Hummus en Fuego Recipe
I keep homemade crushed red pepper oil on hand to use as a simple condiment and flavor accent. I call it fire oil, and it couldn't be easier to make. Sprinkle crushed red pepper flakes in hot olive oil, let it cool, and ignore it. The flavor lights up over the next day or two, and the longer I leave it, the better. I also make hummus regularly to eat as an afternoon snack, but until now it hadn't occurred to me to combine these two favorites. So here you have it, a hummus of sorts made from pureed garbanzo beans, toasted walnuts, and spicy crushed red pepper oil. The rustic red pepper flecks and translucent olive oil are set against the creamy backdrop of the pureed beans. To finish things off, I couldn't resist a few oily, black olives and chopped cilantro - both of which I had on hand.
If you are wary of spicy foods, add the oil incrementally, or dilute it to your tastes with more olive oil before using. This is one of those recipes where you really need to do adjust to your own individual tastes. My only regret was not baking up a batch of these olive-oil crackers.
Hummus en Fuego Recipe
A couple tips before you get started - rub the skins of the walnuts off a bit after you toast them, it's nothing I really pay too much attention to for a recipe like this, but the skins can be a bit bitter and tannic. And again, make the crushed red pepper oil a day or two ahead if possible.
1/2 cup extra-virgin olive oil
1 1/2 teaspoons crushed red pepper flakes
3/4 cup walnuts, toasted
2 cups cooked (or canned) garbanzo beans, drained
1 medium clove garlic
juice of 1/2 a lemon (about 2 tablespoons)
1/2 cup hot water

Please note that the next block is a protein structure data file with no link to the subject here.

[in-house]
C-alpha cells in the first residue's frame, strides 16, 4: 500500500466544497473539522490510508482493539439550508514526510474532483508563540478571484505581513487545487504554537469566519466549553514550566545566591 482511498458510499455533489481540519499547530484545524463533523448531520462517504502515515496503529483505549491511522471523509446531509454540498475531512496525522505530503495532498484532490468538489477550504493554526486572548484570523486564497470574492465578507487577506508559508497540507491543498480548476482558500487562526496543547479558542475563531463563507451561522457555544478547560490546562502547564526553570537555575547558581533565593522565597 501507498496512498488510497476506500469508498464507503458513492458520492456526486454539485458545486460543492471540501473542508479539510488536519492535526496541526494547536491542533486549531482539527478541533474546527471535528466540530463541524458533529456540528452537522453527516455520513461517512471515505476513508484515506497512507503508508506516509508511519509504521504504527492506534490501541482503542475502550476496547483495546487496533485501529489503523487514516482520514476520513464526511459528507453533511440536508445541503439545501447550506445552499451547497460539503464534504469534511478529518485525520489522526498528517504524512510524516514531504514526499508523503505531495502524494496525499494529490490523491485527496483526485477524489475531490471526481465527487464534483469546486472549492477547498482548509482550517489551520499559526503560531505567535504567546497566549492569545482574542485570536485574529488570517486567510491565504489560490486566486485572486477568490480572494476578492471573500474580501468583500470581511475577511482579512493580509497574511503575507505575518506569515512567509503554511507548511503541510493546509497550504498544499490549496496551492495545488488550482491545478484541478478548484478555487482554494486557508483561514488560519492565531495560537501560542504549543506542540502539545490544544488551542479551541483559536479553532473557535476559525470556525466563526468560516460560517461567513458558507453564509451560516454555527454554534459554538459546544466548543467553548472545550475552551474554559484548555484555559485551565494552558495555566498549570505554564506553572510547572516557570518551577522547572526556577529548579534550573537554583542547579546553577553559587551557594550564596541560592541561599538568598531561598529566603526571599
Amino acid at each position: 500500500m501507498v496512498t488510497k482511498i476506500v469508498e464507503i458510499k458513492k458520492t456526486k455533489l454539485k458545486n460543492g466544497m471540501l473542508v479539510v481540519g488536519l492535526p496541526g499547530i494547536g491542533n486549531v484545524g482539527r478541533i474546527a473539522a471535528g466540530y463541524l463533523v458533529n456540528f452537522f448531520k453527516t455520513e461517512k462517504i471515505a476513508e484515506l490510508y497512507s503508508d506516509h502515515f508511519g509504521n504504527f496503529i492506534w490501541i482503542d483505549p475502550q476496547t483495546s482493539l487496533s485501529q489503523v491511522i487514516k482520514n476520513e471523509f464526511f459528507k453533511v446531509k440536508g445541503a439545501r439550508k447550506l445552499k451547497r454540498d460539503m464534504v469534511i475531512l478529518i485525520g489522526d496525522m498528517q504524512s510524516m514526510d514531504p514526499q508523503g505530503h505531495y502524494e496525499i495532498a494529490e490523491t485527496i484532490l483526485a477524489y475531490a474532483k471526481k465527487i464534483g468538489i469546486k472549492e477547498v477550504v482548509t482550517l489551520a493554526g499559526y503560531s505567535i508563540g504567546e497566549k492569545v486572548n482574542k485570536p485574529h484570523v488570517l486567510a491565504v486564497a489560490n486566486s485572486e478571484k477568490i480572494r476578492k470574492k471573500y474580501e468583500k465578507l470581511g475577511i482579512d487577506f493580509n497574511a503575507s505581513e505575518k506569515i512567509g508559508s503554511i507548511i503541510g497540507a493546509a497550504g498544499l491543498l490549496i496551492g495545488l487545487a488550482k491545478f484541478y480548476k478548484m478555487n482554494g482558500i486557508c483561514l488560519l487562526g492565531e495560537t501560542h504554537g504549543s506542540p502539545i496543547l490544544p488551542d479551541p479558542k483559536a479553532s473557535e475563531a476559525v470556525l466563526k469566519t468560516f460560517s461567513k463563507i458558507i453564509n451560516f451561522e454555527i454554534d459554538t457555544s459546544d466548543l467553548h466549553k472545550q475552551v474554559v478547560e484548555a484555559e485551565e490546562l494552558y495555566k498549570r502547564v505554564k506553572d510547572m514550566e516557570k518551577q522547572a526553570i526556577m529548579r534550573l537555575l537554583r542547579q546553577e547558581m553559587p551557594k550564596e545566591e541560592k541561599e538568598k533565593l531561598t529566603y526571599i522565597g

1/4 cup oil-cured olives, chopped
a bit of chopped cilantro
Make the hot pepper oil a day or so ahead of time by heating the olive oil in a small saucepan for a couple minutes - until it is about as hot as you would need it to saute some onions, but not so hot that it smokes or smells acrid or burned. Turn off the heat and stir in the crushed red pepper flakes. Set aside and let cool, ideally for a day or two - to let the flavor really develop.
To make the hummus, give the walnuts a spin in the food processor, just until they are a sandy texture. Add most of the garbanzos, 1 or 2 tablespoons of the red chile oil (oil only, no flakes), garlic, and lemon juice. Now process until smooth. Drizzle in the water a bit at a time and puree more, until the hummus is creamy and billowy. I tend to let the food processor run for a minute or so at this point, it incorporates air into the puree and makes it a nice texture. Taste, adjust the seasoning - more salt, more lemon juice, etc.
Serve in a shallow bowl, drizzled with plenty of the remaining oil and red pepper flakes. I like to add any remaining garbanzo beans at this point as well as some olives and a bit of chopped cilantro for the final touch.
Makes roughly 2 1/2 cups..